I am a big fan of the book of common prayer. There are many different books of common prayer, and I am not particularly devoted to one or another, but I am devoted to the value of prayers being common, of structured prayer (especially when prayer is hard), and the routine of prayer and scripture that takes you through both the liturgical year and the lectionary. I do not use the BCP every day, but I do most days. When I first started using BCP, I bought a kindle book with all the scripture inline so that there was no flipping, based on the 1979 Episcopal BCP. But the compiler of those dated kindle versions stopped producing them after a couple of years, and I bounced around for a while. I stumbled on a podcast of the 1928 BCP, which randomly was taken over by a Facebook friend and so I spent a year or two primarily listening to podcasts of the service. More recently, I have been using the 2019 ACNA BCP and creating a PDF of the morning service and sending it to my Supernote A5X, and that works really well both for a full service with everything nicely laid out and a larger format than a kindle. And there is a podcast of the same service, so I sometimes will listen along or listen instead of reading.
I was somewhat reluctant to pick up Prayer in the Night. I had read Tish Harrison Warren’s earlier Liturgy of the Ordinary, and while I did not dislike the book, it was so strongly hyped that by the time I got around to reading it, there was no way for the book to have lived up to the recommendations. And Prayer in the Night, if anything, has received even more positive press. I don’t think I have seen a single negative review or post about it. I probably would not have read it if it were not part of the Renovaré book club. I have participated in the book club for the past couple of years, so I picked up Prayer in the Night.
Prayer in the Night is framed around the compline prayer:
Keep watch, dear Lord, with those who work, or watch, or weep this night, and give your angels charge over those who sleep. Tend the sick, Lord Christ; give rest to the weary, bless the dying, soothe the suffering, pity the afflicted, shield the joyous; and all for your love’s sake. Amen.
Part of what I love about books of common prayer is the prayers of history that can give words to us when we find it hard to pray ourselves. The compline prayer is just one, very good, example of prayers that are not just beautiful, but prayers that express reality in a way that is hard to match. The book is structured as a phrase by phrase exploration of the prayer. But that is largely a framing for the book to discuss grief and the Christian life. Grief is something that all of us will become acquainted with over our lifetime, and I think it is something that most of us have become acquainted with this past year. In the years before Rev Warren (she is an Anglican priest) wrote this book, she suffered two miscarriages, a cross country move, and her father’s death. Grief impacts us differently at different times, but for Warren, it led to many sleepless nights of doomscrolling and tv watching and seeking distraction from the pain of loss.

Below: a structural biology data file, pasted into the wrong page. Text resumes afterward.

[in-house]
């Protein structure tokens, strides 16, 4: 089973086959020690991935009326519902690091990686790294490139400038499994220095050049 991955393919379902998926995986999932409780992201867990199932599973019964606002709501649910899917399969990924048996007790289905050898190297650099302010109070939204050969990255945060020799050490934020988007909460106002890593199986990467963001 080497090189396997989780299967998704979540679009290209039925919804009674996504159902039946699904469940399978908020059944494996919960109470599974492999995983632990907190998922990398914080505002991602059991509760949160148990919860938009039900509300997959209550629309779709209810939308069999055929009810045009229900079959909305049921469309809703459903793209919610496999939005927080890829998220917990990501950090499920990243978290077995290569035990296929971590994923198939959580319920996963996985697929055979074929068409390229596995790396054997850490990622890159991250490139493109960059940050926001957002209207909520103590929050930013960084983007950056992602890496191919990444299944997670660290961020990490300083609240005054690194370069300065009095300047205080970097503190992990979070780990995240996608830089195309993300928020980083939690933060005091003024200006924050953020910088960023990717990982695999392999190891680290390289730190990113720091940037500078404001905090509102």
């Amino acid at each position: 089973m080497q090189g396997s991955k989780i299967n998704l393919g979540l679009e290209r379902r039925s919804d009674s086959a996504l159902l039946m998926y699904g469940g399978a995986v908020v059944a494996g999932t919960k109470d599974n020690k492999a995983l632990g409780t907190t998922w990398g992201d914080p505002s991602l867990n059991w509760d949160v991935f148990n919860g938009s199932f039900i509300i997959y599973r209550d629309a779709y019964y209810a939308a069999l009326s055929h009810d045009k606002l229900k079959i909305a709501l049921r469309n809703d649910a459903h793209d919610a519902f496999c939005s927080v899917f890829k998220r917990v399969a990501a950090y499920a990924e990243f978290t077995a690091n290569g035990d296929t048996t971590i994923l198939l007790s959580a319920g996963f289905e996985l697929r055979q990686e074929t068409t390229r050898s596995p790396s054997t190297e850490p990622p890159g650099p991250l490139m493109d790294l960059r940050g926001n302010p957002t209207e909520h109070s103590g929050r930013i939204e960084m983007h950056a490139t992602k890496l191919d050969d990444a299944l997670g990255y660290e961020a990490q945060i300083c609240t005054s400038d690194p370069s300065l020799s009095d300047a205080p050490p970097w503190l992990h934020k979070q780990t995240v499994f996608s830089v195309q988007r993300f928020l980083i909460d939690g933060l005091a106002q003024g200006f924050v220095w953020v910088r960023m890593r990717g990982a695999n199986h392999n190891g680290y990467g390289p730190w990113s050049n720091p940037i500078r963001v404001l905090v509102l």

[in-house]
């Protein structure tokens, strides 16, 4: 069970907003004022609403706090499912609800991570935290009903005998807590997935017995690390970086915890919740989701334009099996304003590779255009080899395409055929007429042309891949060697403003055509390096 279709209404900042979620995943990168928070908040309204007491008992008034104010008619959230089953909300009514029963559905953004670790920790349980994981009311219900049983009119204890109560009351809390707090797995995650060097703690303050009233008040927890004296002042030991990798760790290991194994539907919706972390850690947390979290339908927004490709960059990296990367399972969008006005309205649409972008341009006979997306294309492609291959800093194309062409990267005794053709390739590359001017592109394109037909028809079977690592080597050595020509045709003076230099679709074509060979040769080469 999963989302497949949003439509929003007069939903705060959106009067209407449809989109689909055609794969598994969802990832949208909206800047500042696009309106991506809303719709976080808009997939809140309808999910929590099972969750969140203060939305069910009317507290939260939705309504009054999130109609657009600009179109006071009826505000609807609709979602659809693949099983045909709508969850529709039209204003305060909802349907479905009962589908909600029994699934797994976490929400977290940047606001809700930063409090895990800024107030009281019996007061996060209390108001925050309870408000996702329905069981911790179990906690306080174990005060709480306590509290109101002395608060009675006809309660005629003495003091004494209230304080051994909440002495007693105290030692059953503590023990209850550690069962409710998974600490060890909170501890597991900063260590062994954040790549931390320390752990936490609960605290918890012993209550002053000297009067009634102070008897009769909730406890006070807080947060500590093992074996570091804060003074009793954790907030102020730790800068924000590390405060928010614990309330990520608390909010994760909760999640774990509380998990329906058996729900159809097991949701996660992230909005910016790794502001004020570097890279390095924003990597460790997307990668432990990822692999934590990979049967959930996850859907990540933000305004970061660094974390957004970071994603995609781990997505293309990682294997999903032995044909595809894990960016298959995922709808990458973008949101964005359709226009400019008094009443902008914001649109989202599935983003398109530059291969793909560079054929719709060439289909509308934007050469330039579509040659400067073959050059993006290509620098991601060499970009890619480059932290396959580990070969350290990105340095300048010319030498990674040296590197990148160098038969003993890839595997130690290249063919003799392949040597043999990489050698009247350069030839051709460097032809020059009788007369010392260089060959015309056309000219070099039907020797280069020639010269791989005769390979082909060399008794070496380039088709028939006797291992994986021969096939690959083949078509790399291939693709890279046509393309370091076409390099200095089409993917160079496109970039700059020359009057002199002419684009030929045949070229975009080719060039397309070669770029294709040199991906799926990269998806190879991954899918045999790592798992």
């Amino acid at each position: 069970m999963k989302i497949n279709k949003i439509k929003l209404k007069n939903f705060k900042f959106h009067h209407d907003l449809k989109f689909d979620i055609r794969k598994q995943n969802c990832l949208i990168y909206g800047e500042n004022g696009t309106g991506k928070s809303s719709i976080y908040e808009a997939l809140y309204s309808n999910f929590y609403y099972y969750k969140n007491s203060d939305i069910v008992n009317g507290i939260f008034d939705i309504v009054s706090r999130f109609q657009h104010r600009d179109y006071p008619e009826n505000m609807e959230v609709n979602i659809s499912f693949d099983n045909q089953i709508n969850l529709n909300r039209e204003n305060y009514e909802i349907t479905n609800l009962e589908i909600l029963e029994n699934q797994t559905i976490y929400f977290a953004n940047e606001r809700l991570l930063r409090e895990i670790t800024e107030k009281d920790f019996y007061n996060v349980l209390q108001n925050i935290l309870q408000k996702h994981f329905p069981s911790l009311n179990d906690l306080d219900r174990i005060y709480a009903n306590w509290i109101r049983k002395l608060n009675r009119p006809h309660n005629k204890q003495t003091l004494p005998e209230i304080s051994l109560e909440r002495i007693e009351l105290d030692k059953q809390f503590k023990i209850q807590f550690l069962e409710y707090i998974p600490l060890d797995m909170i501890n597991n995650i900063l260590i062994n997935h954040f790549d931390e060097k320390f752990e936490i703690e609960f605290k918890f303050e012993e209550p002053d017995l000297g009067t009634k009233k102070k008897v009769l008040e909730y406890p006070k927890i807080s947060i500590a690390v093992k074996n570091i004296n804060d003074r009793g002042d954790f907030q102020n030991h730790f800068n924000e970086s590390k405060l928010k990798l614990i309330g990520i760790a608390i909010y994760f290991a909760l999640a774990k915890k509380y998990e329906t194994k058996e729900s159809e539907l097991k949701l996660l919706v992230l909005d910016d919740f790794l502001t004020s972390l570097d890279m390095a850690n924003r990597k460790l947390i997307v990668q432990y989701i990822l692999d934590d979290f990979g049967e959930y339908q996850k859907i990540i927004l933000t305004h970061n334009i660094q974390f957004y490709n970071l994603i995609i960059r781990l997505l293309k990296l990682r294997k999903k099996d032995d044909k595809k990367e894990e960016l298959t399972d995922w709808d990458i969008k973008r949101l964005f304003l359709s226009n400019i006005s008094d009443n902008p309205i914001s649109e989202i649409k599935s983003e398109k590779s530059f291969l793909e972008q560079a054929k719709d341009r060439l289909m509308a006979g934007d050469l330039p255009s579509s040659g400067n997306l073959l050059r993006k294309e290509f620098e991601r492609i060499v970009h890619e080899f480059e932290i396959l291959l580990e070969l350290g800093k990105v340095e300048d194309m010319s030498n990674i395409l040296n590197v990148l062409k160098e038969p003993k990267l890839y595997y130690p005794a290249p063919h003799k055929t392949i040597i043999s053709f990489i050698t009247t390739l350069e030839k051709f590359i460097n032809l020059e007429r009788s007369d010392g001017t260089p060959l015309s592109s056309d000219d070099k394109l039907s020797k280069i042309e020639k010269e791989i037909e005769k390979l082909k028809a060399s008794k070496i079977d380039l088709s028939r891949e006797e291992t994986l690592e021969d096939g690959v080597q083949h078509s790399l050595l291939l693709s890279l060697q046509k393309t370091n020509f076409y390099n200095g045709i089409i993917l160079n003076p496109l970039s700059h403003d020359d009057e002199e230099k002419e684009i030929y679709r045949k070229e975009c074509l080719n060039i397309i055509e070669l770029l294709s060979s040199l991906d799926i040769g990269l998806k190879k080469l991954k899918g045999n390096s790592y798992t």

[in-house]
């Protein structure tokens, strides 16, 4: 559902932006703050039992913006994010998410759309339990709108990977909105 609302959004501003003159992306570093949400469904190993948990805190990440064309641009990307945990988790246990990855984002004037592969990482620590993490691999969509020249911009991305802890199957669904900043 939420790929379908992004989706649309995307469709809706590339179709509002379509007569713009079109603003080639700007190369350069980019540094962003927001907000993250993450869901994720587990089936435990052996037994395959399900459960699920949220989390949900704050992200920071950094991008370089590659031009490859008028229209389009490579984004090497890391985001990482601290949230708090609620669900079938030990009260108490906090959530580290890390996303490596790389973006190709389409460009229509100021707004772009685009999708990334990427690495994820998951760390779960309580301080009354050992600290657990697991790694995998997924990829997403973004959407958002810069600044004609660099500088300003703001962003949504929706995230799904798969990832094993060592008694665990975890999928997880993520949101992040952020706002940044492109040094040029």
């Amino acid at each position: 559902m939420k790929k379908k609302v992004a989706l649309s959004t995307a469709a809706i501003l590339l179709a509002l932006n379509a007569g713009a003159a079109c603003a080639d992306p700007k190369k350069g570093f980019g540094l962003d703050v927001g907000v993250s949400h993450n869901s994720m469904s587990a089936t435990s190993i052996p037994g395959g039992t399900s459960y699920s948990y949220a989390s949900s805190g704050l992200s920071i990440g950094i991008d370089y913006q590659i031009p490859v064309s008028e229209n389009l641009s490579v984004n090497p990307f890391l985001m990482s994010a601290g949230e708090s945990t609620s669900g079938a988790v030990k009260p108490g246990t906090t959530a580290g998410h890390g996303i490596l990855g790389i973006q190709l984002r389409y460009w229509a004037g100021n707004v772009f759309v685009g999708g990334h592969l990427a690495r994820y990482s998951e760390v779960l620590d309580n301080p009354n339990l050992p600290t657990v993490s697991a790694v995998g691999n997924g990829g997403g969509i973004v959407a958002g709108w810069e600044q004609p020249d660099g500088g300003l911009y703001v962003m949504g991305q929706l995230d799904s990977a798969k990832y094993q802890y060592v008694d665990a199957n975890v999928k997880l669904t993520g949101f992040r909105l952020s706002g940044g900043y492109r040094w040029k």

Part of what is common with grief is the why of it. There is no good solution to the problem of evil except that God is with us in that grief or pain. That is not always enough. But part of what I appreciate about Warren’s writing is that she is exploring, but she does not pretend that there are easy solutions to difficult problems. And the problems of death and pain and grief and evil are some of the most complicated, on-going problems of the Christian life.
Prayer in the Night is a beautifully written book. Her writing is lyrical and deep, accessible and clear. The exploration of ideas through personal narrative has limitations. No one can relate to all aspects, and no person can universalize to all areas of life because we are simply limited creatures. But there is real wisdom and honest grappling that I think many would benefit from. There are many good books on grief. Grief is universal, and I think it is helpful to pick up a couple of books on grief when we are not grieving because it is just a matter of when, not if, we will have reason to grieve.